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ICP Highlights the Impact of Communication Disabilities on Work and Employment

Raising the profile of communication disabilities at the United Nations (UN) is an important goal of the International Communication Project (ICP).

The ICP recently provided a submission to the 24th session of the Committee on the Rights of Persons with Disabilities to highlight the impact of communication disabilities on work and employment ahead of the general discussion in March 2021 on the right of persons with disabilities to work. By contributing to the Committee’s general discussion, the ICP had a valuable opportunity to influence guidance to State parties to the Convention on the Rights of Persons with Disabilities on the measures they should adopt to ensure full compliance with their obligations to respect, protect and fulfil the human rights of persons with disabilities with regard to article 27 of the Convention.

The ICP submission addressed barriers to employment experienced by people with communication disabilities, the intergenerational impact of communication disabilities and the need for access to appropriate support such as inclusive communication approaches, speech and language therapy and audiological interventions. It drew from a review of evidence developed by ICP in 2018 to support the implementation of UN sustainable development goals for poverty, health and education with regard to communication disabilities.

The ICP submission highlighted:

  • Individuals with communication disabilities and their families are often placed at an economic disadvantage since many employment opportunities are impacted by communication disabilities.
  • Children with communication disabilities risk low levels of literacy and poor academic achievement at school as well as in higher education. They are more likely to leave school early.
  • For older people, an acquired communication disability often affects return to work.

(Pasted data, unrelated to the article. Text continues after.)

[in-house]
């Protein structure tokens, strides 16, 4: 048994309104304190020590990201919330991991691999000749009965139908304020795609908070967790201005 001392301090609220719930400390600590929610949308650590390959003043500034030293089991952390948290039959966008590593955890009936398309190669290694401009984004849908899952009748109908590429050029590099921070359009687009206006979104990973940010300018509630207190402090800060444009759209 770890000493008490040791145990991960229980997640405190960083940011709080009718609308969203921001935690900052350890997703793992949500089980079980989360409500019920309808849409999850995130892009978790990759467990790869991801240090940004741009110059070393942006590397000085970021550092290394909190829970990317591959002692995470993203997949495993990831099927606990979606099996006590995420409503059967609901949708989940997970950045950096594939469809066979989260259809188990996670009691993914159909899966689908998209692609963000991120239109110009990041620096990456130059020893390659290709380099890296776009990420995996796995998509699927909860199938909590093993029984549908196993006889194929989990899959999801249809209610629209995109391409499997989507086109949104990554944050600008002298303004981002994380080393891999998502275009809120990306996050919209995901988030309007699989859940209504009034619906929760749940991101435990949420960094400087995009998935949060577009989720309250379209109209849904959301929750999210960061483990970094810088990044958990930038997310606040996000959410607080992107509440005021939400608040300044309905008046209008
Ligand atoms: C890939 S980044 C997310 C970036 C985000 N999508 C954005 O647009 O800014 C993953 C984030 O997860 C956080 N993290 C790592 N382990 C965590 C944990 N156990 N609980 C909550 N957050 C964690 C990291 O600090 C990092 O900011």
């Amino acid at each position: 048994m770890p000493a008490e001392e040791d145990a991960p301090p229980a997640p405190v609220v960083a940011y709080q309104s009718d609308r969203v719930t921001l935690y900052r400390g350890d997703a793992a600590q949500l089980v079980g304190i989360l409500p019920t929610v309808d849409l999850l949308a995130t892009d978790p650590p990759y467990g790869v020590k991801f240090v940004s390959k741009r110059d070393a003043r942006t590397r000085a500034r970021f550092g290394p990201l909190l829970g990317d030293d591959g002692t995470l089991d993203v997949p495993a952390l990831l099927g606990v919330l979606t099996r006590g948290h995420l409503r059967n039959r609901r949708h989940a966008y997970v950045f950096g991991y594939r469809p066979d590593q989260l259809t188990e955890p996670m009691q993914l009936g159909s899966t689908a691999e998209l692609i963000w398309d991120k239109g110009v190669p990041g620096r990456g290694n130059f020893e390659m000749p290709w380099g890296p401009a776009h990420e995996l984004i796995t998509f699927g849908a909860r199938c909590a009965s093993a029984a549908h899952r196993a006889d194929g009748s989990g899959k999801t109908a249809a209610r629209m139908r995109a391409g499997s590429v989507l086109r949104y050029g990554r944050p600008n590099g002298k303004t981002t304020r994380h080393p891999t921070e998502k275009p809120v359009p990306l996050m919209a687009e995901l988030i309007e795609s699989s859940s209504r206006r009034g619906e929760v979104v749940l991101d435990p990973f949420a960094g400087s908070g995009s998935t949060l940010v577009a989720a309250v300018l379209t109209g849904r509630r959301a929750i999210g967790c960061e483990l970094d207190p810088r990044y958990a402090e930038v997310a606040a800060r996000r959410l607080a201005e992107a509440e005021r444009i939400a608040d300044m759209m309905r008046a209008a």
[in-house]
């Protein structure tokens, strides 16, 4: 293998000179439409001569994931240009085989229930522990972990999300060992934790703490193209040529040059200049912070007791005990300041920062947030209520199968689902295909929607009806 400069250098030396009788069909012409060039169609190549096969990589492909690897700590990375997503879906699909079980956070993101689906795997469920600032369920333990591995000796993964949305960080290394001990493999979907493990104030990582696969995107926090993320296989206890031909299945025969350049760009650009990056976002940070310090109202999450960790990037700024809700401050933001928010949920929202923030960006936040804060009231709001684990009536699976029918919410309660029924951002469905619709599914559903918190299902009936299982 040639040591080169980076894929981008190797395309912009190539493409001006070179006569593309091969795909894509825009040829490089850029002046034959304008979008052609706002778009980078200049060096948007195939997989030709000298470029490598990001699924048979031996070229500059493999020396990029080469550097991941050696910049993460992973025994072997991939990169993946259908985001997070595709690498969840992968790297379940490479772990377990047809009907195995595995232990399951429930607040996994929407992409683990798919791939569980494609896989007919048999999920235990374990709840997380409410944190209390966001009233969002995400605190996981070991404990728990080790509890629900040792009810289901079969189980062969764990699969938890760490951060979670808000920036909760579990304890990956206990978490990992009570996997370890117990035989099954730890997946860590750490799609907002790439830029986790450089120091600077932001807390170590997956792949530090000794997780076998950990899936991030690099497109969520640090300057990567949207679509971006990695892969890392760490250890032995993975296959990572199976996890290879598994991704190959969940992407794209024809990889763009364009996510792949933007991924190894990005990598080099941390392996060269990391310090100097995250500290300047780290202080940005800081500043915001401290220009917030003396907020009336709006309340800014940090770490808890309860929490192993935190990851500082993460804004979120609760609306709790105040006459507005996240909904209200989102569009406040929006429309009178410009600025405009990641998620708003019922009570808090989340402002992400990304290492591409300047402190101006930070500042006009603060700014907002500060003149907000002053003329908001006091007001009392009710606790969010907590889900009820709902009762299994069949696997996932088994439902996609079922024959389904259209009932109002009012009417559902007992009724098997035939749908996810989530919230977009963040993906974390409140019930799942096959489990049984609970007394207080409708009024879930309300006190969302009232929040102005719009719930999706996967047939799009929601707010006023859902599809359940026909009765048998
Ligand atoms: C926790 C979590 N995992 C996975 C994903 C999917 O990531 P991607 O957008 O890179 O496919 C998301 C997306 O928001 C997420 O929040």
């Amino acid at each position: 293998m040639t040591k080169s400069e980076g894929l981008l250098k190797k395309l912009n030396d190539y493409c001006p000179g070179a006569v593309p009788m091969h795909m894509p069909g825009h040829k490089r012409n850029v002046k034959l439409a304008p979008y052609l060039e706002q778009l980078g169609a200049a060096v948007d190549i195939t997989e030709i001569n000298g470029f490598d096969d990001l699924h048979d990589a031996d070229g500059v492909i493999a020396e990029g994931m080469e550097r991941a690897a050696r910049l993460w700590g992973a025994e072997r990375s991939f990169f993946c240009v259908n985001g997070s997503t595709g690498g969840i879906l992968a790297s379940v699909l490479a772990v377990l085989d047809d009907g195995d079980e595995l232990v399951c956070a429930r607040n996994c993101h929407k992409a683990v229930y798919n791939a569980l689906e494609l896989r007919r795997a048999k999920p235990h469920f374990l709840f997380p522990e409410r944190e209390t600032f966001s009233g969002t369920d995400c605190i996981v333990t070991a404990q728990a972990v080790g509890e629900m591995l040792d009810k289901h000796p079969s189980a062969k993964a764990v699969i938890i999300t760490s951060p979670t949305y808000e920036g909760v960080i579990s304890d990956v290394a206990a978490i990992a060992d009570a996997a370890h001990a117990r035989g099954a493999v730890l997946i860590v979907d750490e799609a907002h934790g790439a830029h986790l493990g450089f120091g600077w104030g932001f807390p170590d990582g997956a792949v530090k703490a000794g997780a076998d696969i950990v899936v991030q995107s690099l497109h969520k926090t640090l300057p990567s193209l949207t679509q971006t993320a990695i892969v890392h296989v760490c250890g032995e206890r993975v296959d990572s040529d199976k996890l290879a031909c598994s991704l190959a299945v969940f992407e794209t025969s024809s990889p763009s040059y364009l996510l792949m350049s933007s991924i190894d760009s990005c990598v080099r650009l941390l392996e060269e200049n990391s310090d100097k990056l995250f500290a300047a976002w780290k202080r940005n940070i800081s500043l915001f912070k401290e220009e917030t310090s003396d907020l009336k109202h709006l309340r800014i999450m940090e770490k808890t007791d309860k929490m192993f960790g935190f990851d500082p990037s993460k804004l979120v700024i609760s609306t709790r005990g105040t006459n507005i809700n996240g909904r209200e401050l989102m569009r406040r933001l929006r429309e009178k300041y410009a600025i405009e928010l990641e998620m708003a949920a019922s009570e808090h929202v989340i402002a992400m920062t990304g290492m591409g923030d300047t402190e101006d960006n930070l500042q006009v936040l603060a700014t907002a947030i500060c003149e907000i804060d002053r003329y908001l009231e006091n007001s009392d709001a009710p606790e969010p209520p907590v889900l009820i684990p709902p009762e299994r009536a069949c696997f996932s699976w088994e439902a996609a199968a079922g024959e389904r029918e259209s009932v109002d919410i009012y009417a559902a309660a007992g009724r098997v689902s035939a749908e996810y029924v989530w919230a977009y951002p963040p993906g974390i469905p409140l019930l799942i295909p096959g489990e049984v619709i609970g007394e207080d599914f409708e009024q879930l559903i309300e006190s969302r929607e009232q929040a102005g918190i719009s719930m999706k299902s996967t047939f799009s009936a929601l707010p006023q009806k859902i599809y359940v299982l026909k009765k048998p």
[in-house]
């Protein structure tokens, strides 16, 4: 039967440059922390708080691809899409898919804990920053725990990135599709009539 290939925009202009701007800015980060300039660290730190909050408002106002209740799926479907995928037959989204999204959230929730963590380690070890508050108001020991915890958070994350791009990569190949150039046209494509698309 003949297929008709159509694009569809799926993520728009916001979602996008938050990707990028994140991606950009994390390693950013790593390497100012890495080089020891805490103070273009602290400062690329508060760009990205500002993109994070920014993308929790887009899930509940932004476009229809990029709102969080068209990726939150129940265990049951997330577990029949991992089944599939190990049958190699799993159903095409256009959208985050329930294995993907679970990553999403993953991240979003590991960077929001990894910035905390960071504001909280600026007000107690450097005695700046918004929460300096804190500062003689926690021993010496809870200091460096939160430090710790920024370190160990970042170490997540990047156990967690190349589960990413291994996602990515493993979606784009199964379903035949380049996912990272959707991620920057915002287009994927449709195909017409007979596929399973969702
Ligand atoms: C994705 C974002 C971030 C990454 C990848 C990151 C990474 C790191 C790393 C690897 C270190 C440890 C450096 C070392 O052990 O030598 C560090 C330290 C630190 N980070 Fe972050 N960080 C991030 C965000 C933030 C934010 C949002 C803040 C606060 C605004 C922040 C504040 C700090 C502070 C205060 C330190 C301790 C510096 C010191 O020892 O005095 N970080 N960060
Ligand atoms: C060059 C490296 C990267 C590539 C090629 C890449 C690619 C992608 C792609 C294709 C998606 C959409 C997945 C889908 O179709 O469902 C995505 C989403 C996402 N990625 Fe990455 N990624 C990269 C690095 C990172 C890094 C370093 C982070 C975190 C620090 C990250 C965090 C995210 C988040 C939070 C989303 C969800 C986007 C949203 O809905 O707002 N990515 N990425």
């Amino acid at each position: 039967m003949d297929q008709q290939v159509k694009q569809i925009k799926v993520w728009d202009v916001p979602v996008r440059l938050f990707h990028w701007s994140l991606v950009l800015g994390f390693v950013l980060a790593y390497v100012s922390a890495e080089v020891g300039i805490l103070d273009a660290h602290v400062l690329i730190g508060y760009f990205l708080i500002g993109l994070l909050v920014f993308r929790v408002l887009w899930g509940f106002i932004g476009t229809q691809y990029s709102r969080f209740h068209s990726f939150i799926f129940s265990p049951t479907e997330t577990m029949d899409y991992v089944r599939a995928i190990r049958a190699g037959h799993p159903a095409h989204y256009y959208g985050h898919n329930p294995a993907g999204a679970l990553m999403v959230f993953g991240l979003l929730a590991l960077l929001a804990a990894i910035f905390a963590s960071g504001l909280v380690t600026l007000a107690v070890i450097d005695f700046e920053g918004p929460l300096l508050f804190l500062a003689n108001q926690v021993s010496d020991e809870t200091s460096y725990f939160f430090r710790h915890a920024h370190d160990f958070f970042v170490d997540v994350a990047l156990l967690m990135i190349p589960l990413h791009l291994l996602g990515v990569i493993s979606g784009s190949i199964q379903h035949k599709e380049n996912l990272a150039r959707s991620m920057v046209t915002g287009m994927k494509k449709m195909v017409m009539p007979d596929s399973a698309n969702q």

• People with aphasia after stroke are less likely to return to work than those who don’t have aphasia.
    • For adults with traumatic brain injury, social communication difficulties have been found to be an important source of employment vulnerability.
  • Communication disabilities not only limit employment opportunities for individuals, but also for their caregivers.
    • Communication difficulties in older adults have been associated with caregivers reducing their hours in paid employment.
    • Families of children with intellectual disability fare worse than other families when compared on a variety of economic measures.
  • The links between communication disability, poverty and high levels of unemployment are significant and intergenerational.
  • Quality inclusive communication approaches must be integrated into all services which aim to provide access to welfare (in and out of work), support people into work, back in to the work place and/or retain people in the workforce.
  • Early intervention for communication disabilities must be available to reduce negative outcomes such as limited access to education.
  • Speech-language pathologists and audiologists have a crucial role in assisting both children and adults with communication disabilities to access employment and education through culturally and linguistically appropriate interventions.

It is clear that there are high levels of unemployment and a lack of adequate qualifications among persons with communication disabilities and their families.  Specific, targeted measures are needed to address and mitigate these barriers, to allow the people with communication disabilities full access and inclusion in the labour market, and enjoyment of the right to work.   

A detailed discussion about the impact of communication disabilities on poverty, education and health is available in the ICP report, The Importance of Speech, Language and Communication to the United Nations Sustainable Development Goals: A Summary of Evidence.

Meredith Wright
Director of Speech-Language Pathology and Communication Health Assistants
Speech-Language & Audiology Canada



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